On 6 May 2015, the European Commission published its Digital Single Market Strategy for Europe. The Strategy sets out a total of 16 initiatives under 3 pillars which lay the groundwork for Europe’s digital future. In this post (the third in a series), we focus on the initiatives introduced under the second pillar: Creating the right conditions for digital networks and services to flourish. While Pillar 1 focuses on removing cross-border barriers, the Commission also recognises that Europe’s network infrastructure is key to a successful Digital Single Market. Consequently, with this pillar the Commission is seeking to encourage a reliable, trustworthy, high-speed and affordable network on which future digital innovations (including cloud computing, Big Data and the Internet of Things) will be built. The Commission has set out 5 initiatives to achieve these aims:
Reform the regulatory regime in telecoms and audio-visual media
- Reform EU telecoms rules – this will include reforming for EU wide coordination of spectrum allocation; a review of the Universal Services Directive (2002/22/EC) and the adoption of the Telecoms Single Market package which will address net neutrality and ending roaming surcharges for data within the EU.
- Review the Audio-visual Media Services Directive (2010/13/EU) focusing on its scope, in particular whether it should be broadened to encompass new services and players not currently captured and whether its rules are up to date with market and technological developments.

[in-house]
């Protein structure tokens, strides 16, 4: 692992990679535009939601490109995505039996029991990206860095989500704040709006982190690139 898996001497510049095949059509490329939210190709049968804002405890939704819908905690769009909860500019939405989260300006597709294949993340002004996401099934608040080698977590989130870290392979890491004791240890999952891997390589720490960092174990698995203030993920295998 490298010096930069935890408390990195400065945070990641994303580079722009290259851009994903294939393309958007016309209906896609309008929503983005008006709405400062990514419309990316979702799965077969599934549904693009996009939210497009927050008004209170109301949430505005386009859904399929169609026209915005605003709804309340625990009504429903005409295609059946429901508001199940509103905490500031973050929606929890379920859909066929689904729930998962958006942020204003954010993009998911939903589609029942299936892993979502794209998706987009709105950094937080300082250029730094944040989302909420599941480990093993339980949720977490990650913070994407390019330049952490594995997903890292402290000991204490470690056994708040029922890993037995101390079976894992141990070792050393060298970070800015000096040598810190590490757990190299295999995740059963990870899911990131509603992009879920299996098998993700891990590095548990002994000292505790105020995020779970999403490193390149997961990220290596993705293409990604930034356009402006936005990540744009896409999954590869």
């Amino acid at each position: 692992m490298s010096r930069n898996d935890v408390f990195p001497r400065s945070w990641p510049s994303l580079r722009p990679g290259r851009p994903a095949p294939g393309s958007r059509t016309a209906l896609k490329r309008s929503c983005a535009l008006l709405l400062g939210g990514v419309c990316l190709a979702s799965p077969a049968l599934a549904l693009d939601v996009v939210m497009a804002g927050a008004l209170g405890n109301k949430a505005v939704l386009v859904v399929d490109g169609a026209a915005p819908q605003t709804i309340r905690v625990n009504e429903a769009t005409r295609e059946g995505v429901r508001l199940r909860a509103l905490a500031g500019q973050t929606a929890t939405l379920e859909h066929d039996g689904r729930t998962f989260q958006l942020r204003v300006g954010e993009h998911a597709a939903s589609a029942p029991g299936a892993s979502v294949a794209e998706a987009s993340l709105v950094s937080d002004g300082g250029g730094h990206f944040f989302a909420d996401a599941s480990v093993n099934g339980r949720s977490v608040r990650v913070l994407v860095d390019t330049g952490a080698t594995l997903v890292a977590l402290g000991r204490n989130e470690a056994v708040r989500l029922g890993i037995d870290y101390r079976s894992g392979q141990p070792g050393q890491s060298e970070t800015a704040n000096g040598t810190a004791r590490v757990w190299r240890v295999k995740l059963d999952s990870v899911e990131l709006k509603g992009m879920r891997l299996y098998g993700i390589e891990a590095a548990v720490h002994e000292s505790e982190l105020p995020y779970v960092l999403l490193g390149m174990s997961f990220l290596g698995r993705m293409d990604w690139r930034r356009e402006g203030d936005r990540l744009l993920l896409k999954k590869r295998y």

Set EU frameworks in cybersecurity and privacy
- Establishing a contractual Public-Private Partnership on cybersecurity in the area of technologies and solutions for online network security, in addition to the new Network and Information Security Directive which is currently in the legislative process.
- Build on the new Data Protection Regulation when it comes into force by reviewing the e-Privacy Directive (2002/58/EC), in particular whether its scope should be expanded to ISPs.
Review the role of online platforms
- Analyse the role of online platforms (for example search engines, social media and app stores) in the EU market – including looking at how to best tackle illegal content online whilst ensuring that citizens’ right to freedom of expression is preserved; reviewing how online platforms use data they collect; portability between platforms; relations between platforms and suppliers; and transparency (e.g. paid for links or adverts in search results).
The Commission has published a roadmap for these initiatives to take place over the next 2 years. According to this, first in line from the Pillar 2 initiatives above will be the Commission’s review of the role of online platforms in the EU market which is scheduled to launch before the end of 2015, underlining the importance of online platforms in the Commission’s eyes.